COVID is now spreading quickly through many communities including here in the D.C. area and our equipment and supply needs have increased significantly as a result. Yet, we have leveraged our national network and with the support of our supply teams and our staff, have increased our supply of personal protective equipment. Through diligent conservation efforts and ongoing procurement efforts, we have the appropriate PPE to protect our team today and in the days ahead.
What trends or changes to the medical system have surprised you the most during this pandemic?
Since early March at Kaiser Permanente, we have seen a total delivery system transformation to “virtual first.” This means that our first approach to an appointment is a virtual appointment through video, phone or secure email. We have evolved to providing more than 85% of all encounters virtually. Our priority has been keeping our members safe and educating and notifying them about care choices. It is amazing how many patients and providers are now using our system “virtual first.”
How prepared is the NoVA area compared to the rest of the country for the peak of the pandemic? When do you think the peak will happen?
The latest information indicates that we could see a surge of patients in our region over the next two to three weeks. However, these models are changing and this timing may change too. We are working diligently to make sure that we are ready to care for all our patients whether they come this week, next week or later. We are also set up to continue expanding our virtual care and pharmacy delivery options as the surge occurs.
How will the pandemic affect people who come into the ER with other (non-COVID-19) life-threatening emergencies?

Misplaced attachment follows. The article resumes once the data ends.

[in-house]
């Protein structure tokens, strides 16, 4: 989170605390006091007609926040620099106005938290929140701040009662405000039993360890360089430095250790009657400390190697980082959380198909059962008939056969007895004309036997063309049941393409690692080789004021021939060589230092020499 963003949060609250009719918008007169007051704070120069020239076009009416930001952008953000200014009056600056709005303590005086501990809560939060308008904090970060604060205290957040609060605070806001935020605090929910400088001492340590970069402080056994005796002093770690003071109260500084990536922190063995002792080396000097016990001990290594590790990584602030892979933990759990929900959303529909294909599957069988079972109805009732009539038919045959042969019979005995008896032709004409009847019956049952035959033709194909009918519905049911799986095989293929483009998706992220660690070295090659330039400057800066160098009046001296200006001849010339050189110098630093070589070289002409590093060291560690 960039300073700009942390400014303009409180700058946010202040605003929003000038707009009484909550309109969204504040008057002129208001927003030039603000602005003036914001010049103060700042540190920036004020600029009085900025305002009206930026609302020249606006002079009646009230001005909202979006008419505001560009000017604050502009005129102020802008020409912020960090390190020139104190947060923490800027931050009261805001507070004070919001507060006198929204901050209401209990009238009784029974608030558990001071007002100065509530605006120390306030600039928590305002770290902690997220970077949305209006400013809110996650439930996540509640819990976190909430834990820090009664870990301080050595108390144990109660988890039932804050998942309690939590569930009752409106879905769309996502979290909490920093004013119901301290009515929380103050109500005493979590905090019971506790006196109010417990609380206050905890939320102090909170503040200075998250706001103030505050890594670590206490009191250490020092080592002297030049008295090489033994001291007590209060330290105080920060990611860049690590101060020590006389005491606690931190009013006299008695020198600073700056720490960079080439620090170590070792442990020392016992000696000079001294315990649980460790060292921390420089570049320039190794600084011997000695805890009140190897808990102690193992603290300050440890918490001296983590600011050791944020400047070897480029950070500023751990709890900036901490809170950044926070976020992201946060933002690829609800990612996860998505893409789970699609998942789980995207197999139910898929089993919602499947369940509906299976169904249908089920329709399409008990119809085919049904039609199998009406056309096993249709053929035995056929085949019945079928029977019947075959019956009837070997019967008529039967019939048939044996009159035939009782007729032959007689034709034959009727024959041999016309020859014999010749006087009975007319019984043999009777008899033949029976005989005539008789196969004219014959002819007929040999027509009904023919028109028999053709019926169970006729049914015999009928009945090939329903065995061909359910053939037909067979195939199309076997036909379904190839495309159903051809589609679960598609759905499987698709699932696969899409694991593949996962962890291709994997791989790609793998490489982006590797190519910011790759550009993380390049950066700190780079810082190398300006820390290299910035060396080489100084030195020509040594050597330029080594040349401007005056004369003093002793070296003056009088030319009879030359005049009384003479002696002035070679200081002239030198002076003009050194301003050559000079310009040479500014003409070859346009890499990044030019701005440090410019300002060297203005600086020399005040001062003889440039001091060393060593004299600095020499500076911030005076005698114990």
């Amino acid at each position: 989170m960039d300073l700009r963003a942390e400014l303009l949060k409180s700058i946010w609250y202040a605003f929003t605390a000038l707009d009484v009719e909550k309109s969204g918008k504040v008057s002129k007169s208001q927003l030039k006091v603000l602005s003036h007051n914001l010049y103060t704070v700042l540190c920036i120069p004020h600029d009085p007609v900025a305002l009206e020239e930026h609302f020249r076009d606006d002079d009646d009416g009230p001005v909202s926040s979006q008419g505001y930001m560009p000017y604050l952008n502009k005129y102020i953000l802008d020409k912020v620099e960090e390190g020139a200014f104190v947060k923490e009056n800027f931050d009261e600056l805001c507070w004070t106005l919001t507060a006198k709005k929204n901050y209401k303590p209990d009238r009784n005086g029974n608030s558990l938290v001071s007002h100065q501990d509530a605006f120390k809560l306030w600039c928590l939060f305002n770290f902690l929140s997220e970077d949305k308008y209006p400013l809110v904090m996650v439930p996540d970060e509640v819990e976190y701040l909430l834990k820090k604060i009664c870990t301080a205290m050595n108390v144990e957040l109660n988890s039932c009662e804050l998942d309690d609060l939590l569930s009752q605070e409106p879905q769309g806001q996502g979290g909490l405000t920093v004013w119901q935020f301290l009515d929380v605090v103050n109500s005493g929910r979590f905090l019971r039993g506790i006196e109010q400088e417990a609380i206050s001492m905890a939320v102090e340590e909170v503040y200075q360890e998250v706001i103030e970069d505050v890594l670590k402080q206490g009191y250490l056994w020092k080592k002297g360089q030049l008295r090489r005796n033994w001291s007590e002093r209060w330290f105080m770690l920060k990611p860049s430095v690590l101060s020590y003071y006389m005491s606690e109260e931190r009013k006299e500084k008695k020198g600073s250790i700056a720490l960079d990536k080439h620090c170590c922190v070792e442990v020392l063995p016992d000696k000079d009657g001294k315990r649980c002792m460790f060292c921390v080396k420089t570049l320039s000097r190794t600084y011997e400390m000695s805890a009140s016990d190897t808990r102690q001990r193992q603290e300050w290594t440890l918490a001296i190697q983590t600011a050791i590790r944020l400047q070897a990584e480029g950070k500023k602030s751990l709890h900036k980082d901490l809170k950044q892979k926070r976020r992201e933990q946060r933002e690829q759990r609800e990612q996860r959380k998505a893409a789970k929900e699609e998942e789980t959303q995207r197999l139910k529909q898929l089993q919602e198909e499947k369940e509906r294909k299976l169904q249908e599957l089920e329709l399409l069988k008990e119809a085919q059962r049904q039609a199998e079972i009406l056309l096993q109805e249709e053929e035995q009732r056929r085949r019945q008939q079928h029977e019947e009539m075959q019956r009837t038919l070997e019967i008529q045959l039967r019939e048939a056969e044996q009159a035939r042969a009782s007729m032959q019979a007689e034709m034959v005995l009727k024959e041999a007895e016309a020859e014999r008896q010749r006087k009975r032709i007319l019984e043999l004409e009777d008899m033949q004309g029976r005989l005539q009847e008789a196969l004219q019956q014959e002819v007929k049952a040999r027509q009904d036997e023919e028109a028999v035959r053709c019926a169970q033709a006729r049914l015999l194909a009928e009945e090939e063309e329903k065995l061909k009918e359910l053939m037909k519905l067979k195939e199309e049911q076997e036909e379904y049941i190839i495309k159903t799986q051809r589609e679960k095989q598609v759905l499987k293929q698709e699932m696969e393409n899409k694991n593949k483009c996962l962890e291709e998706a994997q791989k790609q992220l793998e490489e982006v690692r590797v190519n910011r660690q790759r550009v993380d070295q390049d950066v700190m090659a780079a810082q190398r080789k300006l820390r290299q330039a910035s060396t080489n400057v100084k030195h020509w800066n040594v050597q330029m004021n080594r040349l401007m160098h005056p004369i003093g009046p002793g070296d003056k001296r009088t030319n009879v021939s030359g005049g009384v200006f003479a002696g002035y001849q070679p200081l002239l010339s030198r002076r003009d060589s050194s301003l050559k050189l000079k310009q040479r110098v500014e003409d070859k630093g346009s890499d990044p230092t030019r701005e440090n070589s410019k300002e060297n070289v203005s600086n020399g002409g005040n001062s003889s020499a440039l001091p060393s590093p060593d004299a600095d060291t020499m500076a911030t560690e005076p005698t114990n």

We are using our robust telehealth services to have our physicians safely evaluate and follow members at their homes. If patients show up to our centers, we have created separate areas to triage COVID and non-COVID patients.
For COVID patients, we triage them to a special triage location with skilled emergency medicine physicians dedicated to that work. Therefore, other patients coming to us for urgent care are treated in separate area by a separate group of emergency physicians to assure continued delivery of highest quality care.
How do you feel that this pandemic will affect the rest of your career in healthcare?
The pandemic has already affected my career in extraordinary ways. As a board-certified emergency physician, I trained in Detroit hospital systems that only knew about dealing with emergencies or those that couldn’t afford preventative care. As an active-duty Air Force physician, I learned the importance of structure but lacked the right technology.
When I came to Kaiser Permanente, I learned the importance of proactive and integrated care alongside a provider and patient-friendly electronic medical records. As the director of Virtual Care for Kaiser Permanente, I am part of a team that has spent years preparing our technology and organizational culture to understand the important role virtual care has in safely extending our care delivery reach.
Every pandemic is an opportunity to learn, and when the dust settles on COVID-19, I believe the U.S. health care system and our citizens will have fully embraced telehealth as the leading approach in healthcare.
Staff photo by Jay Westcott